Last edited by Tinker Toy; 07-23-2012 at 06:47 PM.
If you make the engine run as good as possible in all rpm conditions and then don't use it *right foot light* then you will achieve the best mileage possbile. I would go with a small turbo like the aaz k14 or even the k03 they used on the AHU, but this depends on driving style. Head porting to get the air in and out easier is a great way to increase efficientcy.
Other than the right foot mod, the important things for fuel economy are: Brakes in 100% condition, alignment, tires and tire pressure, trans oil replaced with synthetich GL-4 rated 75w-90, wind resistance, and cruising speed.
I like 1.6l and 1.9l Diesels
Feel free to experiment to your heart's content if you believe that you can outdo what might be more than one VW diesel engineer who is paid to think every day about fuel economy. Take a look at what is posted on TDIClub.com in their fuel economy forum. The numbers I posted for my IDI compare very well to what they are seeing with TDIs. Those guys have no reason to post lies as there are enough people there who can call them out when they see BS. An IDI has a feature against it with the precombustion chamber that throttles combustion pressure to the main combustion chamber. TDIs do not have that restriction. In spite of what IDIs have against them in that regard, it is surprising that they do very well with fuel economy. I did no hypermiling.
Last edited by Tinker Toy; 07-23-2012 at 06:43 PM.
All of these mods seemed geared towards more power. I have no problem with more power, but my thinking is if this kind of power is available with ~60mpg, why can't you tune it down for even more efficiency without all that power. Maybe a de-stroked crank, or a 1.5 block and smaller turbo?
I drive 100 miles/day on the interstate and there's no way I'm going to make my commute even longer by slowing down. My stock 84 JH was doing 44-48mpg with no gentle acceleration and doing~75mph average plus some city driving. I had just picked up 155 tires when the block cracked (damn PO didn't torque the head bolts correctly) and lowered it, so it might pick up some efficiency from that.HTML Code:Tinker Toy Before you spend a bunch of money and time in pursuit of better fuel economy consider driving technique. My car's range is 42 mpg to 62 mpg with 50 mpg easy to do with ordinary use. The 42 was done while driving about 75 - 80 mph on a long freeway trip. The 62 was done with 155R80/13 tires pumped up to 40psi, removed radio antenna, thinner engine oil, gentle acceleration and driving at mostly 45 - 50 mph on roads where reasonable to do so until a tankfull was used up. Refill for the 62 mpg number was done at the same same diesel fuel dispensing pump while keeping the tank vent valve opened. These numbers compare well to anything available dedicated to good fuel economy such as a Prius or a TDI VW. I feel skeptical that you can increase fuel mileage to a degree where the modifications will make their cost worthwhile.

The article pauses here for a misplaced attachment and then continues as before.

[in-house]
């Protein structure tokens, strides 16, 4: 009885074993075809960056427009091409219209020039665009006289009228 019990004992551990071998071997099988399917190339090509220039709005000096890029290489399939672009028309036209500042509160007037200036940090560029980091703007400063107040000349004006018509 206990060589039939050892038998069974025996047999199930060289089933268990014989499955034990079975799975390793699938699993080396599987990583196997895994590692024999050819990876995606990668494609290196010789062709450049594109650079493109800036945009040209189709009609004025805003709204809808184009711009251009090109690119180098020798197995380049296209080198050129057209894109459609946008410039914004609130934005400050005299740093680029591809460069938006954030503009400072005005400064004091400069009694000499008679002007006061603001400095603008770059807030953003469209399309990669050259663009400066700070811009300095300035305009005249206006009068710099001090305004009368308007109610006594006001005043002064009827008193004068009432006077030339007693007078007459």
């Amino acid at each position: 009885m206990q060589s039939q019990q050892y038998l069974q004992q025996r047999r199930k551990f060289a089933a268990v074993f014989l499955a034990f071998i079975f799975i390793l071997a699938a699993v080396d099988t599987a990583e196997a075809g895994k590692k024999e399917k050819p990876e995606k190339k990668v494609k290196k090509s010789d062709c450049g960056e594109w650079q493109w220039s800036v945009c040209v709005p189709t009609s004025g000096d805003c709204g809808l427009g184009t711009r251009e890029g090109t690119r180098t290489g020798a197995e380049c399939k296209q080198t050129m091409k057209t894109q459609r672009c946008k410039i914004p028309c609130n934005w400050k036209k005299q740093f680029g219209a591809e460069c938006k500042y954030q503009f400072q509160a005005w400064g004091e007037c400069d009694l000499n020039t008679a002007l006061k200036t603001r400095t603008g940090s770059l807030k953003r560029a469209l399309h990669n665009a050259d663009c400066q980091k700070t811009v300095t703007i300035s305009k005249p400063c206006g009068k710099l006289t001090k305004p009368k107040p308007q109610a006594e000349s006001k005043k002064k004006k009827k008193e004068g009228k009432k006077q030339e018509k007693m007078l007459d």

What's been your top mpg so far?Glegor
the way to get GOOD mileage is NOT with a WASTEGATED turbo...
VNT BABY!! no restrictions!
my 1.6 w/ VNT15 got AMAZING mileage, and i was NEVER nice to it!
it would get 40+ with the pedal to the floor.
I like the idea of running a smaller block with a VNT so that you can take advantage of the turbo efficiency more of the time.
I think overall, the difference between an NA and TD is negligible....except for the smile factor when you need it. Aerodynamics and other friction issues can make a larger difference in economy. A 1.6 TD in a 1978 Scirroco with the pump turned up and drven slightly aggressive....will get better mpg than an NA in a Mk2 Golf babied. Every application has pros and cons.....
Sent from my SAMSUNG-SGH-I997 using Tapatalk 2
once i install a passat/G60 trans, i expect my numbers to go up a bit more..
45 mpg with constant boost while cruising..
and im not running a smaller block.. im running a 100% stock Vanagon engine.
the 1.6 is where its at.. dont even mess with trying to use a 1.5, you cant hardly get parts for them anymore.. you DONT get a huge gain from using the 1.5 anyways..
Last edited by Tinker Toy; 08-06-2012 at 06:11 PM.
What good is it? Oh I don't know, about 15% better economy, good. ALL THE TIME. Normal manner, flooring it, babying it.. whichever, it does not change the DI's ability to make the combustion of fuel 15% more efficient.
Oh its also ultimately better in every way, shape and form. There is a reason Volkswagen at the time dropped the IDI and went purely to DI.
Our TDI has been doing consistently better than our TD. We got 51 with the TD on the highway, 52, almost 53 with the TDI. Getting 46 around town with AC on in the TDI. TD is more like 44.
Listen bud, its a known fact that the direct injection engines are 15% more efficient. That 15% comes from the injection itself.. no wasted heat in the pre-chamber, less fuel in same power out.
Rad'nBadRockerchick is a prime example, her TD is a mk1 and her TDI is an mk4.